I used to be a heroin addict.
3 1/2 years ago I spent a week detoxing in my room from all substances.
I haven’t had a drip, or a drop, since.
I don’t feel proud either. The fact that I haven’t gotten high or drunk in a while isn’t something I think about. In fact, my entire experience of drug addiction is a bit of a haze.
I remember what it felt like to absolutely need something to feel “ok”. I remember sitting in my car for hours, sick to my stomach waiting for the phone to ring. I remember sneaking around the house looking for things to pawn…but, I don’t remember a good reason why I did those things.
Sometimes, it feels like I’ve disconnected myself from the experience of being a dope fiend. I no longer recognize the uncontrollable desire for instant pleasure.
3 1/2 years ago, I stepped out of a self-induced state of dependency. For the first time in my life, I experienced a full spectrum of emotions.
Prior to getting sober, I had never contemplated the intricacies involved in a human experience. I wasn’t aware of my own thoughts. I couldn’t separate the voice in my head, from the part of me that observes that voice. For all intents and purposes, I was trapped in “The Matrix”. A sheep to my own life experience; a participant unaware of the story unfolding in front of my eyes. I operated on one frequency: do it.
Reflection was reserved for moments of pain.
The only time I ever felt the desire to analyze “who I was” or “what I was doing” were times when I was alone; over stimulated by amphetamines or under-doped by a lack of heroin.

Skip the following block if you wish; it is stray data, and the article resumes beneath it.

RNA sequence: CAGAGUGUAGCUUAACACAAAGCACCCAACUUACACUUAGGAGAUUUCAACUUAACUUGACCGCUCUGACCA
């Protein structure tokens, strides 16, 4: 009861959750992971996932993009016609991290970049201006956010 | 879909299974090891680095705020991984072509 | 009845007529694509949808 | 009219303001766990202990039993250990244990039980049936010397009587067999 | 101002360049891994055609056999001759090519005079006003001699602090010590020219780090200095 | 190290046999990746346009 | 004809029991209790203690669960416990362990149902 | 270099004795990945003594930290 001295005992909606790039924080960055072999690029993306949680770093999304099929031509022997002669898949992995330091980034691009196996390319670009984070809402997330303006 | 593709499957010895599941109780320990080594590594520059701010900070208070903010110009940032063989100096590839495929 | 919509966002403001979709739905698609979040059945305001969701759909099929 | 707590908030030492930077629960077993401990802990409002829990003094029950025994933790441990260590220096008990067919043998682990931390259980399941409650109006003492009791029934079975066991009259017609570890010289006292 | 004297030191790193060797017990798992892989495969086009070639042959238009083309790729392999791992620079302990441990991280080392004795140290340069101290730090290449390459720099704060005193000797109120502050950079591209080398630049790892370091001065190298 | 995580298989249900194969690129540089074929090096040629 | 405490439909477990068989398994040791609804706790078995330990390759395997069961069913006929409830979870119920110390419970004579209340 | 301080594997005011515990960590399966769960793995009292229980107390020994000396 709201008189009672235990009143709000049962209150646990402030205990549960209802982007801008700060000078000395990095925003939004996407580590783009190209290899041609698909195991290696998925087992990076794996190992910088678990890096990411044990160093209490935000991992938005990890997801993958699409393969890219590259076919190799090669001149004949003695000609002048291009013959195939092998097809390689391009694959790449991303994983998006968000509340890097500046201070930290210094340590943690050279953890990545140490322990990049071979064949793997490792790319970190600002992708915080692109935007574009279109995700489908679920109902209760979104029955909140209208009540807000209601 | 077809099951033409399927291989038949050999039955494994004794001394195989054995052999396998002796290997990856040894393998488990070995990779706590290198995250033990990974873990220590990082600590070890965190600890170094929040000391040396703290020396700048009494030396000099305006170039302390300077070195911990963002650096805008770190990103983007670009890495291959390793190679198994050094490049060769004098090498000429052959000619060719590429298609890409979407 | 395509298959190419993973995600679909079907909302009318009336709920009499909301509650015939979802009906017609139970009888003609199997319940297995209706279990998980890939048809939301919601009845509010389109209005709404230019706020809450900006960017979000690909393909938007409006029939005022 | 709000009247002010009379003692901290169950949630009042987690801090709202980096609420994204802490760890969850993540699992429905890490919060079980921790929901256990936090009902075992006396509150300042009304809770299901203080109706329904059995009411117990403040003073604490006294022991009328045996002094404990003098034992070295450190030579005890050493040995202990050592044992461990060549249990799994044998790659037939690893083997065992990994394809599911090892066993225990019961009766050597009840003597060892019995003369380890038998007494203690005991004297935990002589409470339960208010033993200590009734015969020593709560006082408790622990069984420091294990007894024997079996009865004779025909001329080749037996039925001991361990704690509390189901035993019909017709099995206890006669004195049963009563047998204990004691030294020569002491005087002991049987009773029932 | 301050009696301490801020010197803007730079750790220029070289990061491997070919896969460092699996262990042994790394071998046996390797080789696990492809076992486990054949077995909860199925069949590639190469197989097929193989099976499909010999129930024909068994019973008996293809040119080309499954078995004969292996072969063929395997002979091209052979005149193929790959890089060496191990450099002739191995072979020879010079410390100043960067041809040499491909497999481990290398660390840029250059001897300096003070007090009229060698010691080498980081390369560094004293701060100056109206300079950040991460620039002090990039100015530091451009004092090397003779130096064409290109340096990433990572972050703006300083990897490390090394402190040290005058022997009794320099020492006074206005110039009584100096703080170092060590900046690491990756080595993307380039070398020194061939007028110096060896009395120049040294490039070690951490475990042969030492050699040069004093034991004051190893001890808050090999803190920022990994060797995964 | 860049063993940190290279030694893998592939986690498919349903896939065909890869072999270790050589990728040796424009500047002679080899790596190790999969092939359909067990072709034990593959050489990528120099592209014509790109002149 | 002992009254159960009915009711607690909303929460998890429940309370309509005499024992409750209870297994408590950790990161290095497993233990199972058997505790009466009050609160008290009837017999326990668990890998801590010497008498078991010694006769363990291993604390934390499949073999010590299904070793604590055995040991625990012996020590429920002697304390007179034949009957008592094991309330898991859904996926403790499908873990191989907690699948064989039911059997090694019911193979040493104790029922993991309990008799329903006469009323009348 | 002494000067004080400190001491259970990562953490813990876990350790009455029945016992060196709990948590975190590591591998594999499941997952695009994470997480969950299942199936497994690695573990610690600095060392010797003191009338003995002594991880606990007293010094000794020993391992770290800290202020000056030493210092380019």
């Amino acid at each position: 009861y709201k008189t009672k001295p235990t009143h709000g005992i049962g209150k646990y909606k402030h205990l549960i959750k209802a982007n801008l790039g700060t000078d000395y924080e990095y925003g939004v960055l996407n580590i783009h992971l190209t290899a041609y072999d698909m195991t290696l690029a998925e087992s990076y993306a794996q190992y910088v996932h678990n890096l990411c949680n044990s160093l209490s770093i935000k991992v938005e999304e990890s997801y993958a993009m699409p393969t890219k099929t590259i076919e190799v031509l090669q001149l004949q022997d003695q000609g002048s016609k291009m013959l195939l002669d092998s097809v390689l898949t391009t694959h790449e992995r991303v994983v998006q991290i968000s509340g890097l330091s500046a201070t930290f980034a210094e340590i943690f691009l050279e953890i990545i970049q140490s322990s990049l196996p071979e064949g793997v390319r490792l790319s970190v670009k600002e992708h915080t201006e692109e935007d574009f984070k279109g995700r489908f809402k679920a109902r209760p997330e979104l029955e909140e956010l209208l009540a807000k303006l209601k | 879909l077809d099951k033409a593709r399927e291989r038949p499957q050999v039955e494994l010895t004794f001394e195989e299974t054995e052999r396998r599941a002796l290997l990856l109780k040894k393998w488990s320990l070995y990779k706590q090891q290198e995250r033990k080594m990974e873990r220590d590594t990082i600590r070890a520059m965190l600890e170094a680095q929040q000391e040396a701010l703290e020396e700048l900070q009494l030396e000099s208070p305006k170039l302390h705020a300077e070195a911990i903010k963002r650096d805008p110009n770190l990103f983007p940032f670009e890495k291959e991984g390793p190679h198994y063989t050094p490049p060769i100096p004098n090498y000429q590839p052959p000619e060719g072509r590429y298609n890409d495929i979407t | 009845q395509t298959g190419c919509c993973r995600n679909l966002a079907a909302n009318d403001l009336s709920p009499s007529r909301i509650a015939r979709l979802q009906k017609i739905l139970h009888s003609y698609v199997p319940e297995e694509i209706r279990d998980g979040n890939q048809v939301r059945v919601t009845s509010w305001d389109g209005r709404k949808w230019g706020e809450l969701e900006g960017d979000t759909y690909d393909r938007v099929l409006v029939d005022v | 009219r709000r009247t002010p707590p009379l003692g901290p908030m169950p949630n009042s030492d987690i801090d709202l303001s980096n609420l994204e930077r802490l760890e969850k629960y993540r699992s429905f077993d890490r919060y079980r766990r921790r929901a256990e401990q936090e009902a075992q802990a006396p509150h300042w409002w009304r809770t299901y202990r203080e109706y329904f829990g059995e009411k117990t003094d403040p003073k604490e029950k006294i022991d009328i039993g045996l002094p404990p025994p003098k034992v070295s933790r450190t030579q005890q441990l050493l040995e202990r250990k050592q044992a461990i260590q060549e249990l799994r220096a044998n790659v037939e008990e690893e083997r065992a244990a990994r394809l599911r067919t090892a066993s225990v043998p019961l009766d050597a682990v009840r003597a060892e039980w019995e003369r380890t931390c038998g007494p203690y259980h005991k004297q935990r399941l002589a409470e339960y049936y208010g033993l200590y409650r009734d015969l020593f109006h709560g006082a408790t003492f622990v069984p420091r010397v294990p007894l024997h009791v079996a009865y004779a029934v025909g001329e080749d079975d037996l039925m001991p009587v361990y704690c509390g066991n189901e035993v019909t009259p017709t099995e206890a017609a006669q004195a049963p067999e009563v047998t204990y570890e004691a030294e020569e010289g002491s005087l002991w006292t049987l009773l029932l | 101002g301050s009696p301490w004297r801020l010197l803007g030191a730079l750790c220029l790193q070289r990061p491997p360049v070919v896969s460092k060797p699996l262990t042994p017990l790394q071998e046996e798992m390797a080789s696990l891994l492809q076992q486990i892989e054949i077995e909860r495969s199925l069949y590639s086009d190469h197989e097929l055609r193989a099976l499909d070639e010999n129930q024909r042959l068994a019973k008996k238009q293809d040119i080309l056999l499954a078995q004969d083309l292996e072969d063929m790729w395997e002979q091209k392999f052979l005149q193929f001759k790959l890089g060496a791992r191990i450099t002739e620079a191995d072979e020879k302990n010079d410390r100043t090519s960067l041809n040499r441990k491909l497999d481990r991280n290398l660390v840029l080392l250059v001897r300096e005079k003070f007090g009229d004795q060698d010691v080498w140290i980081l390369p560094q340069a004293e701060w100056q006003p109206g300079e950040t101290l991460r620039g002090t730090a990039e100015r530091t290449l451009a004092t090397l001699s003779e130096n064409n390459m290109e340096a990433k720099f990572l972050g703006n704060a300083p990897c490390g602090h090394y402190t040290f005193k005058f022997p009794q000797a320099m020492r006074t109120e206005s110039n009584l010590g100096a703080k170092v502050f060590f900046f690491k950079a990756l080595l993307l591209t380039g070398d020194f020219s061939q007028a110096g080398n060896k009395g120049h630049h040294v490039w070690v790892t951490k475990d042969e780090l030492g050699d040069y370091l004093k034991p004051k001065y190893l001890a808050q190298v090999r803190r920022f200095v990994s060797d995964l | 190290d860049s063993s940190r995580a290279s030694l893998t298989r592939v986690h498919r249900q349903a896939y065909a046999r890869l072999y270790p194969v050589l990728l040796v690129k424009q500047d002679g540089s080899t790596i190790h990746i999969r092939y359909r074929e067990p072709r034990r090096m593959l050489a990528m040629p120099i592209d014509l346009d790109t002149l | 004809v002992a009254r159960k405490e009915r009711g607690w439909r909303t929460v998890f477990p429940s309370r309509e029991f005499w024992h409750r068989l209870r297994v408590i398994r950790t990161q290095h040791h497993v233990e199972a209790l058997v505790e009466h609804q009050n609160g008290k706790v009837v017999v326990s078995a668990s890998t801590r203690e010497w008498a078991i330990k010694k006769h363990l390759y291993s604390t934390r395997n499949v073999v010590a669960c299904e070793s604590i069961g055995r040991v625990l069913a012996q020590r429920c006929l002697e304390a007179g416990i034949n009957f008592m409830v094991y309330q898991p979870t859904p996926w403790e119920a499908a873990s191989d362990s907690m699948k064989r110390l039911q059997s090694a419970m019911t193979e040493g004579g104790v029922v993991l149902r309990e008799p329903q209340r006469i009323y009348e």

When I stopped 3 1/2 years ago, I didn’t know what I was going to do. I didn’t know what my life meant, or what was ahead of me. I had no goals or aspirations; just a desire to wake up in the morning and not feel sick or depressed.
Over time, I discovered a theme that I continue to implement today: Risk.
A risky expression of “self” has the power to shake the foundation of who we are, and if we’re lucky, it can inspire others to do the same. To make a difference in the lives of those we meet, by letting people see how we truly think or feel.
3 1/2 years ago, the lack of escape forced me to accept and understand “who I was” and what I wanted.
I began to risk myself in life. I tried things I never had the guts to do: Like, playing an instrument on stage, kissing a girl without being high or drunk, singing karaoke, or speaking in front of people.
I risked myself every time I shared something that I had written, recorded, or performed.
The process allowed me to see myself, as I risked other people seeing me.
It curtailed an increase of productivity, creativity, and drive. It taught me to focus on what I value; cultivating a mindset of patience and perseverance.
Risking myself has taught me about what I love and what I want. These 3 1/2 years have challenged me to stay true to what’s important, as I move closer to the man I want to be.
But, the theme in my life remains the same: Honesty and Risk.
Writing the first draft for this post was me being honest. Looking back at what I had written and deciding to press publish was the risk.
Will it change the world? Nah. Will it save someone else? Probably not. But, it has saved me and it will continue to move me forward: by risking myself in honesty.